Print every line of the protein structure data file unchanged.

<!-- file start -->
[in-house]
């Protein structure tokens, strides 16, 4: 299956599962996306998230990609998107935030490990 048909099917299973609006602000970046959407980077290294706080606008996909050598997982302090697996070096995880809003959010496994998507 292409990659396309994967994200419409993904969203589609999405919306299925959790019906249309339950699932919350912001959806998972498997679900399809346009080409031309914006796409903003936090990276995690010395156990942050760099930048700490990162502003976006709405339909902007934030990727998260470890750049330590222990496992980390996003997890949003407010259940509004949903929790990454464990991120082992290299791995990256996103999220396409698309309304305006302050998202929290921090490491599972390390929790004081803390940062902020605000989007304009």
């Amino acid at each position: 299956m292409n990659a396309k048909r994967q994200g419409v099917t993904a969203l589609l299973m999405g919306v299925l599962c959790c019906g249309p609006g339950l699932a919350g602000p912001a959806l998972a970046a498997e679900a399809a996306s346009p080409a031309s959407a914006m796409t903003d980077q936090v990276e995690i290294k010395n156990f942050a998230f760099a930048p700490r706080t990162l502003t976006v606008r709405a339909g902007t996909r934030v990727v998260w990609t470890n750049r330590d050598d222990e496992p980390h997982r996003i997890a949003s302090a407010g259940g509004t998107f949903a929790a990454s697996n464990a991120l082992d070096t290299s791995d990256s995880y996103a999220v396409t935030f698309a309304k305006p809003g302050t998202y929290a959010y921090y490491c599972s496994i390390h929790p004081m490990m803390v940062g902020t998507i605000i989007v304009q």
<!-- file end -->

[in-house]
């Protein structure tokens, strides 16, 4: 299956599962996306998230990609998107935030490990 048909099917299973609006602000970046959407980077290294706080606008996909050598997982302090697996070096995880809003959010496994998507 292409990659396309994967994200419409993904969203589609999405919306299925959790019906249309339950699932919350912001959806998972498997679900399809346009080409031309914006796409903003936090990276995690010395156990942050760099930048700490990162502003976006709405339909902007934030990727998260470890750049330590222990496992980390996003997890949003407010259940509004949903929790990454464990991120082992290299791995990256996103999220396409698309309304305006302050998202929290921090490491599972390390929790004081803390940062902020605000989007304009």
């Amino acid at each position: 299956m292409n990659a396309k048909r994967q994200g419409v099917t993904a969203l589609l299973m999405g919306v299925l599962c959790c019906g249309p609006g339950l699932a919350g602000p912001a959806l998972a970046a498997e679900a399809a996306s346009p080409a031309s959407a914006m796409t903003d980077q936090v990276e995690i290294k010395n156990f942050a998230f760099a930048p700490r706080t990162l502003t976006v606008r709405a339909g902007t996909r934030v990727v998260w990609t470890n750049r330590d050598d222990e496992p980390h997982r996003i997890a949003s302090a407010g259940g509004t998107f949903a929790a990454s697996n464990a991120l082992d070096t290299s791995d990256s995880y996103a999220v396409t935030f698309a309304k305006p809003g302050t998202y929290a959010y921090y490491c599972s496994i390390h929790p004081m490990m803390v940062g902020t998507i605000i989007v304009q």